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I'm very happy with this one! The grid pattern in the leaves is from drying the peach painted fabric on my lawn furniture.
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Oh, this one's a beauty too. Stitching will bring out the leaf veining and petal shapes.
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A very solid sweet potato vine print here. Not a lot of wild coloration but great graphic impact.
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Same batch of chemicals, same exposure conditions, but this plume poppy print has a much softer feel and speckled surface texture.
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And the batch is rounded out with this soft fern print.
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All in all, a good experiment and pleasing results.

With this post, I am at 515 wet cyan images and process photos that I've posted here on my blog. I hope you are enjoying viewing them as much as I enjoy making and sharing them.

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October 9, 2018

Low Pressure - New Work in Progress

Sue Reno_Low Pressure_Work in Progress Image 1
Last year, after the initial discovery of wet process cyanotype and subsequent frenzy of printing had passed, I became interested in pushing the process into the cooler months.
Sue Reno_Low Pressure_Work in Progress Image 2
I made several batches of prints as autumn wound down, using plants that were still untouched by frost, along with some sweetgum leaves that I had preserved in glycerin.
Sue Reno_Low Pressure_Work in Progress Image 3
I followed my usual wet cyan process of adding moisture as I assembled the print, and leaving it outside for an extended exposure. But with the cooler temperatures, and the weaker sunlight, the chemicals did not break down as extensively as in the hot humid summer. The effects were more subtle, but still very different than with traditional cyanotype.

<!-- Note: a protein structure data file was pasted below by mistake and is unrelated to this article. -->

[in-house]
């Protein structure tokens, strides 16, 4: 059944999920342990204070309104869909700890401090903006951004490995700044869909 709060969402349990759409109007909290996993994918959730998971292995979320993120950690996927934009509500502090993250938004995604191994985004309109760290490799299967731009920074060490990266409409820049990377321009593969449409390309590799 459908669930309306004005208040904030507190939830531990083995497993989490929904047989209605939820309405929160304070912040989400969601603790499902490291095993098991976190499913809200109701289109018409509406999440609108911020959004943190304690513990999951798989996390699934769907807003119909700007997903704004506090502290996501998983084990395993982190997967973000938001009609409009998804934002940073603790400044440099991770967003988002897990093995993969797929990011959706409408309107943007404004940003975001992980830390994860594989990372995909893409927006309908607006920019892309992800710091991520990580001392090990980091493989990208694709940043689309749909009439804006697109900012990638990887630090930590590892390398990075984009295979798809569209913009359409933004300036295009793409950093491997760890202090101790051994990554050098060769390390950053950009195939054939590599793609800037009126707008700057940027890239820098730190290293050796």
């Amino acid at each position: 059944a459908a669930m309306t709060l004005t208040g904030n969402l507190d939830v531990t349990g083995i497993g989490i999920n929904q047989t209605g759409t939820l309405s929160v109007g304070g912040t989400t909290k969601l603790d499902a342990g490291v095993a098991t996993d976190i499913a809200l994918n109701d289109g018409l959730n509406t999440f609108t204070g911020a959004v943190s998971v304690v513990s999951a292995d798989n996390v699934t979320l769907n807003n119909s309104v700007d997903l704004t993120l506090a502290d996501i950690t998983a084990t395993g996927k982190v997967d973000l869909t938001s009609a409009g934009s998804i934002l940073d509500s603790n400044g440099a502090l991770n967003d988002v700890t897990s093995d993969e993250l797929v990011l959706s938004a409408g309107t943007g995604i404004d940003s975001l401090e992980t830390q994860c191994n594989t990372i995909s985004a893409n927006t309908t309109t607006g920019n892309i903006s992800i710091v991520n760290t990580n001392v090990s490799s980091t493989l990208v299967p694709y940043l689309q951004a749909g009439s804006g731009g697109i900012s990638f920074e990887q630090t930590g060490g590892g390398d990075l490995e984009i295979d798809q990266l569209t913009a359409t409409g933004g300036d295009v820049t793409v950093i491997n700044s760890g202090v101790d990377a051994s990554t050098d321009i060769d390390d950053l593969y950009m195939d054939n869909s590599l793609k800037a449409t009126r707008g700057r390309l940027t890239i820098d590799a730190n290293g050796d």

Sue Reno_Low Pressure_Work in Progress Image 4
I really pushed the process by leaving prints out to expose overnight when they were subject to freezing temperatures and a light snowfall. At that point, the weather changed dramatically, due to a low pressure system pushing through, and I paused my printing experiments for the year.

I kept thinking about the delicate beauty of this set of prints, so this summer I picked out a group of them and starting arranging and re-arranging them on a design wall, looking for a pleasing configuration.
Sue Reno_Low Pressure_Work in Progress Image 5
Up next, Part 2

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October 6, 2018

New Work - Heat Index

Sue Reno_Heat Index
Heat Index
I am pleased to share my latest work, Heat Index. It's constructed using four of the prints I made in this past summer's wet cyanotype frenzy, combined with silk patchwork. The size is 54" high x 51" wide.
Sue Reno_Heat Index_detail 1
Heat Index, detail 1
I talked about the basic construction of this work in blog posts Part 1 and Part 2. The plants used are (clockwise) Queen Anne's lace flowers, tulip poplar leaves, red maple leaves, and tall blue lettuce leaves. Tall blue lettuce is an elegant wild plant, Lactuca biennis, typically found in disturbed landscapes.
Sue Reno_Heat Index_detail 2
Heat Index, detail 2
The leaf prints are heavily stitched, to add detail and texture. The silk patchwork is also heavily stitched, and reflects light in beautiful and subtle ways.
Sue Reno_Heat Index_detail 3
Heat Index, detail 3
I made this work in response to the abnormal/new normal weather patterns I experienced in Pennsylvania this summer, with torrential downpours, soupy humidity, and high temperatures contributing to an almost daily high heat index warning.
Sue Reno_Heat Index_detail 4
Heat Index, detail 4